“Their arguments may be summarized as follows: That there is a wage loss due to sickness of six hundred millions of dollars annually; that the great majority of wage earners are living so close to the poverty line that they cannot bear this loss themselves nor can they provide against it through the present channels of protection — benefit societies, lodges, trade unions and the like; that the most important duty of society today is better to distribute this loss through compulsory sickness insurance; that the operation of compulsory sickness insurance will prevent disease and improve the health and general well-being of the nation, and that, therefore, society as a whole should help pay the insurance bill.

[All manual workers or anybody earning less than $100 per month would receive two-thirds of their wages in case of illness or accident, medical attention for the whole duration of the disability, and a $50 benefit in case of death.] The cost of all this shall be paid one-fifth by the State, two-fifths by the employers, and two-fifths by the wage earner, the latter’s contribution being deducted from his weekly pay by his employer.”

Today, disability insurance exists, but this article goes to show that health care was one of the most controversial and volatile political debates in 1917 just as it was today. Vox ran a terrific feature on why Vermont’s attempt to become the first state to institute single-payer universal health care ultimately failed to get off the ground.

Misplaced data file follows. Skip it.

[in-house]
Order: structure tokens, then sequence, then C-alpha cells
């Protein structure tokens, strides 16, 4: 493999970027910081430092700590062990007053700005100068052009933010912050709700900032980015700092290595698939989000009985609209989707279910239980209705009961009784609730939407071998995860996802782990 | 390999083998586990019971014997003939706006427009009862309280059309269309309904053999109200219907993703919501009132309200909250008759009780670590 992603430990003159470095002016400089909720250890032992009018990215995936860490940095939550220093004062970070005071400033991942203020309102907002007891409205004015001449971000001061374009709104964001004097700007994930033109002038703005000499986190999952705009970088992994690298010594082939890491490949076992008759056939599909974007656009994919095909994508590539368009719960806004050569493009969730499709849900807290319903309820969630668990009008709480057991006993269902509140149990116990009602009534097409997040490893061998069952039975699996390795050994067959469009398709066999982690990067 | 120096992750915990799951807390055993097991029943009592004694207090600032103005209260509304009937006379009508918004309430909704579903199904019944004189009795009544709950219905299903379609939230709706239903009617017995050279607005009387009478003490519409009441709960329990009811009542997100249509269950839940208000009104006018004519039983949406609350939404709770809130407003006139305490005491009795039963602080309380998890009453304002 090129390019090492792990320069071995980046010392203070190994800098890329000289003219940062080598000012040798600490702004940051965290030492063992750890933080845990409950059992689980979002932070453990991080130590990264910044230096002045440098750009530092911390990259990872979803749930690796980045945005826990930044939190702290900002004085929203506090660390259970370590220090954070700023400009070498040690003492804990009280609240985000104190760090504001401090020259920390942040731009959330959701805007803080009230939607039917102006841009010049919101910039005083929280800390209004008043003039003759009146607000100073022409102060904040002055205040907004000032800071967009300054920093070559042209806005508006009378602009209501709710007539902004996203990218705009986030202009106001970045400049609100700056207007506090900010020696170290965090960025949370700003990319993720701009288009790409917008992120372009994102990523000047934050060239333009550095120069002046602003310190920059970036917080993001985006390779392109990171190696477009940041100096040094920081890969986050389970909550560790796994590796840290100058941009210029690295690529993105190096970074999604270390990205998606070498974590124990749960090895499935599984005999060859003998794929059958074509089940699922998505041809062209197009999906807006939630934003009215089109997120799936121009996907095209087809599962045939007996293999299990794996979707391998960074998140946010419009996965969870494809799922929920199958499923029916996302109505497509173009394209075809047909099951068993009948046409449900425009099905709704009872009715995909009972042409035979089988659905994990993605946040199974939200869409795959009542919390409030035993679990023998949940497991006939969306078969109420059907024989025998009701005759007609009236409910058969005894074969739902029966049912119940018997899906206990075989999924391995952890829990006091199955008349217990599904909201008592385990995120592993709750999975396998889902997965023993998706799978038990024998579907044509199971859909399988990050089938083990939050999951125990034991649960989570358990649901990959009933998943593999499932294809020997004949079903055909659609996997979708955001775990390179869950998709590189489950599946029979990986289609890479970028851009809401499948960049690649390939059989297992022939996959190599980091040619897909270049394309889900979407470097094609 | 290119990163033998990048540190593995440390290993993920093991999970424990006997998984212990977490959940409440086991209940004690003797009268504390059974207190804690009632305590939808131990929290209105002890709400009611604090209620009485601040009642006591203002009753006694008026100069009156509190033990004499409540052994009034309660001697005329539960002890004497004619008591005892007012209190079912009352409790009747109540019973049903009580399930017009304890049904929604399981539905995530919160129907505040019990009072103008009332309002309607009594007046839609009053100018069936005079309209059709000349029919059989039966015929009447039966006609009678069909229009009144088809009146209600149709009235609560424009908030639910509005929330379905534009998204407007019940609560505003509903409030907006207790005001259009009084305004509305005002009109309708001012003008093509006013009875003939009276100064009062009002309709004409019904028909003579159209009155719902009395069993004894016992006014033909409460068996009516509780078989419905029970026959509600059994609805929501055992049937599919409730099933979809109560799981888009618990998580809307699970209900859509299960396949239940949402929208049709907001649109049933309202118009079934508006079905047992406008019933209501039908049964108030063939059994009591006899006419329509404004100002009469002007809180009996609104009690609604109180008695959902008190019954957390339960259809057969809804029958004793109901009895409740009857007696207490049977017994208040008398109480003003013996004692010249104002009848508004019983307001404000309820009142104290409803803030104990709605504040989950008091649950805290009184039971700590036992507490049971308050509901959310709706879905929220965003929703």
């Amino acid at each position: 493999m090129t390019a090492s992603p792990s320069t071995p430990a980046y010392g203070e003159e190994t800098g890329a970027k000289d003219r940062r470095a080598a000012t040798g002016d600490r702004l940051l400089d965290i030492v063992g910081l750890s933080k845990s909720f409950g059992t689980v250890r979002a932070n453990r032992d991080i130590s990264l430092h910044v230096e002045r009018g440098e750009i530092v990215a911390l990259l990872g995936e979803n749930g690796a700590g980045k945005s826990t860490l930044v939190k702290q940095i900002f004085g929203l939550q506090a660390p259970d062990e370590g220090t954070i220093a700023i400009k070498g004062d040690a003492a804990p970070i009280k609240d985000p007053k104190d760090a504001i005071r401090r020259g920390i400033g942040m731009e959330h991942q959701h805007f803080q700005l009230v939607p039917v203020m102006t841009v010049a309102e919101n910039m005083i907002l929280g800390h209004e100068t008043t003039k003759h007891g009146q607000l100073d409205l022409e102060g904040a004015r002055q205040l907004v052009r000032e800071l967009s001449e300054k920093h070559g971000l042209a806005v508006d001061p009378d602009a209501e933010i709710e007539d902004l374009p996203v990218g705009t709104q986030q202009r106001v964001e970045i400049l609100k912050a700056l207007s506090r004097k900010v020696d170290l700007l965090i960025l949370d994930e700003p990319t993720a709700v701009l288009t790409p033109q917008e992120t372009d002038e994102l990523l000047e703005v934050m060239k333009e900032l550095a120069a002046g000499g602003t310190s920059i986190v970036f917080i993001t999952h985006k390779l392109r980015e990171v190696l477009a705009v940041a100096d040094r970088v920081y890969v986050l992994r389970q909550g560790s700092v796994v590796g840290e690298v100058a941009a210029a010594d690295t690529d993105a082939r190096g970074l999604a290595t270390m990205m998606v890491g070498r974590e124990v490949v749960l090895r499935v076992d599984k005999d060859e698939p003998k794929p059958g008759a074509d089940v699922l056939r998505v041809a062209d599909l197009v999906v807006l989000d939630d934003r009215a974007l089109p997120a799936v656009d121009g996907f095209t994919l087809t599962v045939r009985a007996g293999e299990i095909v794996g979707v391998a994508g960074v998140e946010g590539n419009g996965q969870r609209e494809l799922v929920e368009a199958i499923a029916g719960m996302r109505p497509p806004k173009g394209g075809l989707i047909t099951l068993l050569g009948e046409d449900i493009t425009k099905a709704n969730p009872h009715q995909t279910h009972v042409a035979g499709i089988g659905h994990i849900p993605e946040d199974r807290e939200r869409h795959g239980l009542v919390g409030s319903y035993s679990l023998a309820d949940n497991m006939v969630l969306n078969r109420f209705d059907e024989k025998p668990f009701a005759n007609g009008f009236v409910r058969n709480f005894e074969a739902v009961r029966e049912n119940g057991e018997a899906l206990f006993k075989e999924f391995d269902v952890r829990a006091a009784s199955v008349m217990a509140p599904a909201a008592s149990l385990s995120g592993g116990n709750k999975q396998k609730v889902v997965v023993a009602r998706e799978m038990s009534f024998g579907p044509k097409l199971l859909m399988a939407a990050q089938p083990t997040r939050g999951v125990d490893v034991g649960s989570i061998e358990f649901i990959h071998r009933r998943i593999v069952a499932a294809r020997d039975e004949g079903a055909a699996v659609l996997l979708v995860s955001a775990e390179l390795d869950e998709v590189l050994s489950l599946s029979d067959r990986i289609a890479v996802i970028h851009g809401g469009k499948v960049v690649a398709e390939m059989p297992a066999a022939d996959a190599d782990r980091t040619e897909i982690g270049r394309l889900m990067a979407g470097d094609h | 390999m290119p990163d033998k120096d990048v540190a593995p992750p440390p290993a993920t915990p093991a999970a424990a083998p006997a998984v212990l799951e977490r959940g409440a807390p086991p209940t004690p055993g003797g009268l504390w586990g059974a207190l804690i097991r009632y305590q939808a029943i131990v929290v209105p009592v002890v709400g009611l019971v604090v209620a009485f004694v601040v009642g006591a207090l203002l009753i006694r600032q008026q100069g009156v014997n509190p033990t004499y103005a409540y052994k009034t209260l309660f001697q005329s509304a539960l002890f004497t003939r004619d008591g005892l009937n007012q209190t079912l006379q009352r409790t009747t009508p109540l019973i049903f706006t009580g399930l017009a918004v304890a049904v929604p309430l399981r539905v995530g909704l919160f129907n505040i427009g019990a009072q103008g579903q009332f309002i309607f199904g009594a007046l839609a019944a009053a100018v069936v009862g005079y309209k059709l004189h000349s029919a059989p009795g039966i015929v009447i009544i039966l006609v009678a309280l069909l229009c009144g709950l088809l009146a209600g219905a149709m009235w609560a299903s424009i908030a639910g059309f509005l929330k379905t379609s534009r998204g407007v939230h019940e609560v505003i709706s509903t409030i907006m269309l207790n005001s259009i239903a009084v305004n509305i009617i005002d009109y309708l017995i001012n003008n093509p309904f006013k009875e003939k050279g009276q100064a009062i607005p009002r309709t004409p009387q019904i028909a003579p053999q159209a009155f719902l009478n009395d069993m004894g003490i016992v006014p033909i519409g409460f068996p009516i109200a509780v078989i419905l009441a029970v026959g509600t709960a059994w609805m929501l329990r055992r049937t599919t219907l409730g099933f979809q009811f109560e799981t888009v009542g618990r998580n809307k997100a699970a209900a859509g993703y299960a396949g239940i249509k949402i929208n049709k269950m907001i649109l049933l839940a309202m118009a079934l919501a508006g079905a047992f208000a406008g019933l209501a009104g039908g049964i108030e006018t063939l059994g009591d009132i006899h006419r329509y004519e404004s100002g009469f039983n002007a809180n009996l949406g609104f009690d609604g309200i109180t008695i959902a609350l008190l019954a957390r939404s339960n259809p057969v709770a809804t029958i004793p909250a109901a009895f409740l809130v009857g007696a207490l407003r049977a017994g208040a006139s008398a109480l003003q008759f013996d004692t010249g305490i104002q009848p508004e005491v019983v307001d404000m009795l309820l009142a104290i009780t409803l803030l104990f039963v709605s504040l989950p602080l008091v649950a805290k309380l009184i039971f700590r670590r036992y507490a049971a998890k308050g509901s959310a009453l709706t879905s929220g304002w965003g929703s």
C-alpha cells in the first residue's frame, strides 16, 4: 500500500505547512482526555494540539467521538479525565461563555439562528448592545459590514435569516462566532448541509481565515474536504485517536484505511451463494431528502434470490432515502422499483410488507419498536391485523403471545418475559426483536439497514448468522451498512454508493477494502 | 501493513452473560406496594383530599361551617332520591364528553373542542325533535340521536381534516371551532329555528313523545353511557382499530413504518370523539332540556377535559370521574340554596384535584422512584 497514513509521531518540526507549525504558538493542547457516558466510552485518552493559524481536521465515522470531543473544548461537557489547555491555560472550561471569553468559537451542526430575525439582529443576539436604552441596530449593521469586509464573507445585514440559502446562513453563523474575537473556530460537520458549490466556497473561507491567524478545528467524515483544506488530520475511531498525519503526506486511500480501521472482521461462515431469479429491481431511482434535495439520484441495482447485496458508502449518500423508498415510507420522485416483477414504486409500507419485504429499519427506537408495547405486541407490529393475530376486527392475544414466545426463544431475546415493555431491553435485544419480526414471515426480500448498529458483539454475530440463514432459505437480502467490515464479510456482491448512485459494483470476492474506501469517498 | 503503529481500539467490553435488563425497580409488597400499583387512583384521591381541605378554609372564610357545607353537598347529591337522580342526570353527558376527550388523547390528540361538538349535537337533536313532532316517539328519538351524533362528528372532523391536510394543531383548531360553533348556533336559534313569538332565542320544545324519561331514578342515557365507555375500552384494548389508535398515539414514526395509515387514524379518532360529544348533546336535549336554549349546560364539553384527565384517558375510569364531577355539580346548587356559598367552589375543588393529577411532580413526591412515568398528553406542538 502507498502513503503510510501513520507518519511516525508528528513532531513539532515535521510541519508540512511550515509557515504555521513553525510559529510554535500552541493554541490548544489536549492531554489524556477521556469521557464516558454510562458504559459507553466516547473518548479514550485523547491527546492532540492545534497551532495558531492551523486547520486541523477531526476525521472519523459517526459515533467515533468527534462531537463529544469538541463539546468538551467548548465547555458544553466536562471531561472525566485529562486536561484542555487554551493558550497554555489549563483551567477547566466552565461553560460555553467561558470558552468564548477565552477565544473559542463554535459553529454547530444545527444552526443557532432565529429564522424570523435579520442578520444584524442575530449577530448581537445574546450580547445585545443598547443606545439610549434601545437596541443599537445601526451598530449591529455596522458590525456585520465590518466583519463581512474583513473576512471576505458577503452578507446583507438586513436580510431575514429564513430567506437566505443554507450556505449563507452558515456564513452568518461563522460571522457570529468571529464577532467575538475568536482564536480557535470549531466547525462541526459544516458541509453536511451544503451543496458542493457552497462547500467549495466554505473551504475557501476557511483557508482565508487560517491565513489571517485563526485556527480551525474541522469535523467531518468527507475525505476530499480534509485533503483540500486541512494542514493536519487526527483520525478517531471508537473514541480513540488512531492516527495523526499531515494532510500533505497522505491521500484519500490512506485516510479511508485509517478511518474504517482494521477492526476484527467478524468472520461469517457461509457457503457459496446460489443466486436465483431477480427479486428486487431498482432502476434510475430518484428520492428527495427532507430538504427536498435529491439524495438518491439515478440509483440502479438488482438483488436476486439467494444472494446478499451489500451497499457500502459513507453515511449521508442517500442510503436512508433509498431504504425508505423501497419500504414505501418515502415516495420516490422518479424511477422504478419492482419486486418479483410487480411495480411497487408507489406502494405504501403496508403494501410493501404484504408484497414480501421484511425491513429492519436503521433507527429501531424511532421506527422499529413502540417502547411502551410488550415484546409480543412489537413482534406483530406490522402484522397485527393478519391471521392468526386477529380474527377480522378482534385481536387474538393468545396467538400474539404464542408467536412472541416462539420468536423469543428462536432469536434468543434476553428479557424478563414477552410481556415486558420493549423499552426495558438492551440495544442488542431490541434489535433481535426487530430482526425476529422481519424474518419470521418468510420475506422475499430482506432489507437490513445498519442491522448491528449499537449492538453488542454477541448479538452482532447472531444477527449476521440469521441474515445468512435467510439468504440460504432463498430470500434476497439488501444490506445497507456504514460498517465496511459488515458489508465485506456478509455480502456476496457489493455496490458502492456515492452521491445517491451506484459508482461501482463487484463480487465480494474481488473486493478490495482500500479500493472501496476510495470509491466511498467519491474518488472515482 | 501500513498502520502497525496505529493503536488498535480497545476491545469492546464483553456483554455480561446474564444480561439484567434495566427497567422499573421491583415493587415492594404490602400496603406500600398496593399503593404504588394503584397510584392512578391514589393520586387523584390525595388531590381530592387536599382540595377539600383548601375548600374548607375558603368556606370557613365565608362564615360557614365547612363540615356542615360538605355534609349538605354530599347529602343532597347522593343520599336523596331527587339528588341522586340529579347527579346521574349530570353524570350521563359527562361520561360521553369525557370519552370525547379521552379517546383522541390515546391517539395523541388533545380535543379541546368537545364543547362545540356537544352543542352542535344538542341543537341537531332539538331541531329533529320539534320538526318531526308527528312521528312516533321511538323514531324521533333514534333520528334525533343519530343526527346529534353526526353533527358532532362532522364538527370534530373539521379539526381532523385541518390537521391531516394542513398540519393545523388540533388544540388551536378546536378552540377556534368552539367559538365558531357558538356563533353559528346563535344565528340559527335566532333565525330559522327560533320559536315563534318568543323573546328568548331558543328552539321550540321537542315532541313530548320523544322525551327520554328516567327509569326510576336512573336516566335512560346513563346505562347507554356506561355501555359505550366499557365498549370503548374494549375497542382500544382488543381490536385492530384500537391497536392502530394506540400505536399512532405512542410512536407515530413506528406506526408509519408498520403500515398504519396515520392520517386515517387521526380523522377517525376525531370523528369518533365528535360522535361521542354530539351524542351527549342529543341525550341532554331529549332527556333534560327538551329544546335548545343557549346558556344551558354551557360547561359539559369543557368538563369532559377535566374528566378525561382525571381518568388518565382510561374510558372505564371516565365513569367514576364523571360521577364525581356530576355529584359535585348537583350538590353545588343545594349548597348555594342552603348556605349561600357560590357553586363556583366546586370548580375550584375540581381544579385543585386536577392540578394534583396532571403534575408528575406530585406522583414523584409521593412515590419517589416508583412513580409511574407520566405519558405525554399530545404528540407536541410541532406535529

Do We Want to Pay the Health Insurance Bill?: Frank F. Dresser Says Proposed Measure Would Give Country a Small Return in Bettered Health for a Tremendous Outlay (PDF)

From Sunday, March 11, 1917

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March 17th, 2017 at 7:40 am

Posted in Debate,Politics

Your Pet Cat May Have to Have a License Soon

This is notable for being by far the most “clickbait” style headline the New York Times Sunday Magazine ever featured on this blog. This is perhaps the only headline yet featured that would be written word-for-word the exact same way today.

A New York state bill was debated in 1917 that would license all pet cats and kill all others in the state. (The verb used in the article is the even more horrific “destroyed.”) The reason was not due to visceral hatred of the cute kittens, but for economic purposes:

“The high cost of living is largely due to the fact that not enough foodstuff is produced by the farmers; the shortage of crop is, in turn, partly due to the ravages of insects, and the only effective check on the insects is the birds. But the birds are destroyed by the cats. Every link in this chain between the cat and the cost of food is backed up and proved by scientific demonstration and statistics and the totals all along the line are enormous.